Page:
Review: Middlesex

Middlesex Book Cover

Middlesex
By Jeffrey Eugenides
Picador
2002
544pp

The Short of It:

Middlesex is smartly written, richly layered and brilliant.

The Rest of It:

I raise one fist (male typically) and begin to beat on the walls of my eggshell until it cracks. Then, slippery as yolk, I dive headfirst into the world” (211).

Middlesex by Jeffrey Eugenides is about Cal Stephanides. Cal is a hermaphrodite and it’s through his narration that we learn about 5-alpha-reductase deficiency and how it affected his development. Cal begins his story in the present day and then takes us back to the beginning, where his grandparents, Lefty and Desdemona make a decision that will forever change his life.

I hesitate to go into too much detail as there is so much to be discovered in this book, and those discoveries should be made by you, at your own pace. What I can say, is that Middlesex blew me away. It’s a complex, meaty type of read but the best kind of read…one told with humor and a definite voice.

It’s epic in scope but remarkably readable. The themes of identity, re-birth, transformation, race relations and nature vs. nurture are balanced out with humor and characters that breathe the same air we do. These themes speak to everyone, which is probably why Middlesex won the Pulitzer for fiction in 2003.

I read this novel for my Contemporary Lit class and it was well-received by everyone. Even the non-readers in the class had something to say about this book and although I finished it weeks ago, I am still re-reading passages. It’s definitely one of my faves for 2010.

If this novel escaped your radar when it first came out, I urge you to pick it up now.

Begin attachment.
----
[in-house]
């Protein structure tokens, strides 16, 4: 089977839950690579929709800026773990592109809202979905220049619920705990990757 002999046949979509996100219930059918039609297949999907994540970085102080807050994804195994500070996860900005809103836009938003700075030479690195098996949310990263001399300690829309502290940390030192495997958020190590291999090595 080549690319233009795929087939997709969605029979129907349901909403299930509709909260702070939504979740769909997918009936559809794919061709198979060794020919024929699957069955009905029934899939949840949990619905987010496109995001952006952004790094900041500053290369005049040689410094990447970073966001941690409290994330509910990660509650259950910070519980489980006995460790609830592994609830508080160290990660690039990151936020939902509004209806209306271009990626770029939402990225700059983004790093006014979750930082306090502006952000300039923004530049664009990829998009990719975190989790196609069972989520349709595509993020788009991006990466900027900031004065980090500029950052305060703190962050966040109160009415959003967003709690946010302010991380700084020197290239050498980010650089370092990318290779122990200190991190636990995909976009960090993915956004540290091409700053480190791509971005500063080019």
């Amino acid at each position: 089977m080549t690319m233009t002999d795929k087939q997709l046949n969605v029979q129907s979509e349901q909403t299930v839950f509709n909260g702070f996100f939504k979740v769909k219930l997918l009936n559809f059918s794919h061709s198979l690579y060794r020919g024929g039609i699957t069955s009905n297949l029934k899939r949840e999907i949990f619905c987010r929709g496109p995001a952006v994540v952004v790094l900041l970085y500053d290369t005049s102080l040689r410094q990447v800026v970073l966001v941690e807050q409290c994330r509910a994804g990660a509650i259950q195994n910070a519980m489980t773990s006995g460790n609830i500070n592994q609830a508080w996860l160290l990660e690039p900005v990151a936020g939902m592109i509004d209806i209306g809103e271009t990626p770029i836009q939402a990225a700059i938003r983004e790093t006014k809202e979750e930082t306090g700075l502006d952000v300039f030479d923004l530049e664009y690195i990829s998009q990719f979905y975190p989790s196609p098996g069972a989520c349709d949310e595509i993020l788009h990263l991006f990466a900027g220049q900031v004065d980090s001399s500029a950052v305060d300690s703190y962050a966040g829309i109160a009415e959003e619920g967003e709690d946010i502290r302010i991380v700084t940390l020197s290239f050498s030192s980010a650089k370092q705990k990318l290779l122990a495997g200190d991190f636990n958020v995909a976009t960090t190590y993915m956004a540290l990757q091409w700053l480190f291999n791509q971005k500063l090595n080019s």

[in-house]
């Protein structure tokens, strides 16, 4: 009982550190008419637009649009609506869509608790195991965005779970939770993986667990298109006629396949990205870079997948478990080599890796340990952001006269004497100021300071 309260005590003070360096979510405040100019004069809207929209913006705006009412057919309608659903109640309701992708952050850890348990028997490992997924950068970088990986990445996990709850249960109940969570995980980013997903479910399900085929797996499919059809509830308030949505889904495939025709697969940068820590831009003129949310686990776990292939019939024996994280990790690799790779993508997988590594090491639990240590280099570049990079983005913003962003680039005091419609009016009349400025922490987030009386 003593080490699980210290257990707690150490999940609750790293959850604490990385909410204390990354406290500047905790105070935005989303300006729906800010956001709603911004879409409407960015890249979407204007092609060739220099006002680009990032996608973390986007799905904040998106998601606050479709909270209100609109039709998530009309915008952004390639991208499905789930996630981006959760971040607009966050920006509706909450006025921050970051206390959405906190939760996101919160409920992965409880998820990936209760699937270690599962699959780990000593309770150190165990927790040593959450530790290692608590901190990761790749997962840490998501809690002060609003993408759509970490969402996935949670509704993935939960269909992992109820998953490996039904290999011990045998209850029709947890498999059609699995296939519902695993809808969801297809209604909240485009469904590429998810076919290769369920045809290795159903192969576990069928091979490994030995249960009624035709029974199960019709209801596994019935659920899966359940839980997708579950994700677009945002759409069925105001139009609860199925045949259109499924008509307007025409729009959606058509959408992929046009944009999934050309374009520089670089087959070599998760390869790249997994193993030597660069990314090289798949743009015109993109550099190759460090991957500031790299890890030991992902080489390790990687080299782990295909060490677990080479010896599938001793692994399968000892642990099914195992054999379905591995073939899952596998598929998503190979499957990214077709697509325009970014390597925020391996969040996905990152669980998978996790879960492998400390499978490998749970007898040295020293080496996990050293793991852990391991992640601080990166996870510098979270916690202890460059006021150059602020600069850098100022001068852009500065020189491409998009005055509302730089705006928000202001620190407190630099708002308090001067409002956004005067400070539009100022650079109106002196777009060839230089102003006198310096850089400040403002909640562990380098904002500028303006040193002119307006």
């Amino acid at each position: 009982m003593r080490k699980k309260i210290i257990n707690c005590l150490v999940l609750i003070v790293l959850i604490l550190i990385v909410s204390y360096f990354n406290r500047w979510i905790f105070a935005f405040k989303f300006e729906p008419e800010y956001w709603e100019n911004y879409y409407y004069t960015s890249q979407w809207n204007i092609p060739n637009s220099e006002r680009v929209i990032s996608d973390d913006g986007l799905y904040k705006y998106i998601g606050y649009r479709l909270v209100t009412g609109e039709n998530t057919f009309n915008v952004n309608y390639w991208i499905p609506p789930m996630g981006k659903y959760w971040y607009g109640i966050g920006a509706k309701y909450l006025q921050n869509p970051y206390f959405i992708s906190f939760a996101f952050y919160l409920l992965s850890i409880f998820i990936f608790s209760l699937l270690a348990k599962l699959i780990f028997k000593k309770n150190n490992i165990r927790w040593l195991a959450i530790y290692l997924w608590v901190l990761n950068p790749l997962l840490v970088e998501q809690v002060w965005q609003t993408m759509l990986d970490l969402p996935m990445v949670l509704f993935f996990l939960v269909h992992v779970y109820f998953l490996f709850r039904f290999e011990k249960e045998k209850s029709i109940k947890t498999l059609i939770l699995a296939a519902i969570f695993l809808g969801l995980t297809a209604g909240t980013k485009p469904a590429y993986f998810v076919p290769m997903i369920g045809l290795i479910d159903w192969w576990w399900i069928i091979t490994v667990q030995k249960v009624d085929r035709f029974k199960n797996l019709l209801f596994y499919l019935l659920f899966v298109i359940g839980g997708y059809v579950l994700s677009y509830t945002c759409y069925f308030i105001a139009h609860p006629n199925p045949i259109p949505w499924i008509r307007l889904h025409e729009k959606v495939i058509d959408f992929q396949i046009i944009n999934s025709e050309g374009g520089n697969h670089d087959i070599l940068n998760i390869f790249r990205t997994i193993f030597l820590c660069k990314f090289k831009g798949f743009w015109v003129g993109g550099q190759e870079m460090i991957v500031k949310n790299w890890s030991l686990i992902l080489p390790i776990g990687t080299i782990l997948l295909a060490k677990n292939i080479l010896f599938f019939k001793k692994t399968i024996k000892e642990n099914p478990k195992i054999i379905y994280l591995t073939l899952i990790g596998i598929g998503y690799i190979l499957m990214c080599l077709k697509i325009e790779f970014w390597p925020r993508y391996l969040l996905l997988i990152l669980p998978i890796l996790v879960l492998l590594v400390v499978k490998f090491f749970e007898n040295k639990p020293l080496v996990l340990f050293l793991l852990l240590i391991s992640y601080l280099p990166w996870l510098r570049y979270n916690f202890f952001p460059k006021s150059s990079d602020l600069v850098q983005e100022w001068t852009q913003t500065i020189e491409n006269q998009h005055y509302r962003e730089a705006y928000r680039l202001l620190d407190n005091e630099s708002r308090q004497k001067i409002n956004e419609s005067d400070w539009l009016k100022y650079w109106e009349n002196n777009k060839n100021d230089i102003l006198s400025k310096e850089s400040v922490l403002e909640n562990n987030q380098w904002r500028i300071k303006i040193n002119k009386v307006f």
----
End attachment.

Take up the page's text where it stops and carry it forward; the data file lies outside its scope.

Source: Purchased for my Contemporary Lit class.

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26 thoughts on “Review: Middlesex”

  1. I think you touched on what’s great about Middlesex without giving away anything! It’s a wonderfully written story, fascinating, difficult to put down and it stays with you.

    It’s hard to describe sufficiently and well how great it is to someone who hasn’t read it. I think it’s a book that really needs to be experienced.
    ~ Amy

  2. Jenners and I read this together (me on audio) and it will most definitely be one of my favorite books this year. It just doesn’t get any better than this.

  3. This is one of my favorite books! I was so well written and completely grabbed my attention. I grew up in the suburbs of Detroit so I especially enjoyed all of the Michigan references and remember the riots even though I was a little girl at the time. Your review was spot on without giving away too much. A great book!

  4. Ti….This is one of my all time favorite books. I am so happy that you had the opportunity to enjoy it. I would have LOVED to be in on the class discussion…..just so much to talk about.

  5. For some reason I’ve been afraid of this one and for the life of me I can’t tell you exactly why. After reading your thoughts I’m truly going to try to get to this one in 2011!

    1. I was afraid of it too! I bought a copy of it years ago..and for some reason, I thought it was about Greek mythology and there is a touch of that, but that is soooo not what the book is about.

  6. Wasn’t this such a wonderful book? I loved it .. I wish I hadn’t waited so long to read it. And I found it so accessible and wonderful and brilliant DESPITE being a prize winner!

  7. This one was a keeper. Well, actually, I BookCrossed it, but then I bought another copy, because I want to read it again one of these days – love it. I read it pre-blog, but it was one of my Books of the Decade. I’m really glad you liked it so much!

  8. I read this years ago and it really surprised me. I didn’t think I would like it because of the subject matter and yet it totally blew me away and sucked me in. It’s one of those books that so many people have read and still comes up in conversations!

    1. It’s a whirlwind of a book, but so well done. I really liked the main character and several of the lesser characters. I feel silly for not having read it until now.

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